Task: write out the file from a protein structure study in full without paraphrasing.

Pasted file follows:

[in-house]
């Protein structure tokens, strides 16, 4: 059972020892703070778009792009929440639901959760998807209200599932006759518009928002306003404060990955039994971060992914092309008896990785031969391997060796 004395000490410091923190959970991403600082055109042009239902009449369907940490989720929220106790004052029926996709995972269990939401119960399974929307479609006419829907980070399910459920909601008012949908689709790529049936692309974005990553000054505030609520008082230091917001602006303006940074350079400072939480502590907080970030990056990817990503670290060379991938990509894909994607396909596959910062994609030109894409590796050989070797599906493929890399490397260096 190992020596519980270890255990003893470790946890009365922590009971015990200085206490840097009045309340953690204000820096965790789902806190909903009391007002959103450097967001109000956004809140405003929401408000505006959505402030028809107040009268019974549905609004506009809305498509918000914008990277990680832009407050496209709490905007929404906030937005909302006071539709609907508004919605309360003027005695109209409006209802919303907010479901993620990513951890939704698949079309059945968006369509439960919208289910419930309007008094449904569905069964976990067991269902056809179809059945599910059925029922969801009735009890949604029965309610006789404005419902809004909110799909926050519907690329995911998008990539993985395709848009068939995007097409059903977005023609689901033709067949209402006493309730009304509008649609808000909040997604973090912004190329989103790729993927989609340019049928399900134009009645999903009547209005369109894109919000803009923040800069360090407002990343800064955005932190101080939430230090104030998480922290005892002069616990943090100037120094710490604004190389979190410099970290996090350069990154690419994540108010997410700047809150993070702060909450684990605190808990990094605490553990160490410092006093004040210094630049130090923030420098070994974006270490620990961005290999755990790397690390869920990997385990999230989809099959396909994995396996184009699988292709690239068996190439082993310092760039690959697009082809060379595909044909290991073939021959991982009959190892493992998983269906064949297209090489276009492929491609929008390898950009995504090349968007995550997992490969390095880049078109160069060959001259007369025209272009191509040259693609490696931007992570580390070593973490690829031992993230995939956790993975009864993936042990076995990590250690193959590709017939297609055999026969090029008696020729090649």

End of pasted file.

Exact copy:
[in-house]
């Protein structure tokens, strides 16, 4: 059972020892703070778009792009929440639901959760998807209200599932006759518009928002306003404060990955039994971060992914092309008896990785031969391997060796 004395000490410091923190959970991403600082055109042009239902009449369907940490989720929220106790004052029926996709995972269990939401119960399974929307479609006419829907980070399910459920909601008012949908689709790529049936692309974005990553000054505030609520008082230091917001602006303006940074350079400072939480502590907080970030990056990817990503670290060379991938990509894909994607396909596959910062994609030109894409590796050989070797599906493929890399490397260096 190992020596519980270890255990003893470790946890009365922590009971015990200085206490840097009045309340953690204000820096965790789902806190909903009391007002959103450097967001109000956004809140405003929401408000505006959505402030028809107040009268019974549905609004506009809305498509918000914008990277990680832009407050496209709490905007929404906030937005909302006071539709609907508004919605309360003027005695109209409006209802919303907010479901993620990513951890939704698949079309059945968006369509439960919208289910419930309007008094449904569905069964976990067991269902056809179809059945599910059925029922969801009735009890949604029965309610006789404005419902809004909110799909926050519907690329995911998008990539993985395709848009068939995007097409059903977005023609689901033709067949209402006493309730009304509008649609808000909040997604973090912004190329989103790729993927989609340019049928399900134009009645999903009547209005369109894109919000803009923040800069360090407002990343800064955005932190101080939430230090104030998480922290005892002069616990943090100037120094710490604004190389979190410099970290996090350069990154690419994540108010997410700047809150993070702060909450684990605190808990990094605490553990160490410092006093004040210094630049130090923030420098070994974006270490620990961005290999755990790397690390869920990997385990999230989809099959396909994995396996184009699988292709690239068996190439082993310092760039690959697009082809060379595909044909290991073939021959991982009959190892493992998983269906064949297209090489276009492929491609929008390898950009995504090349968007995550997992490969390095880049078109160069060959001259007369025209272009191509040259693609490696931007992570580390070593973490690829031992993230995939956790993975009864993936042990076995990590250690193959590709017939297609055999026969090029008696020729090649």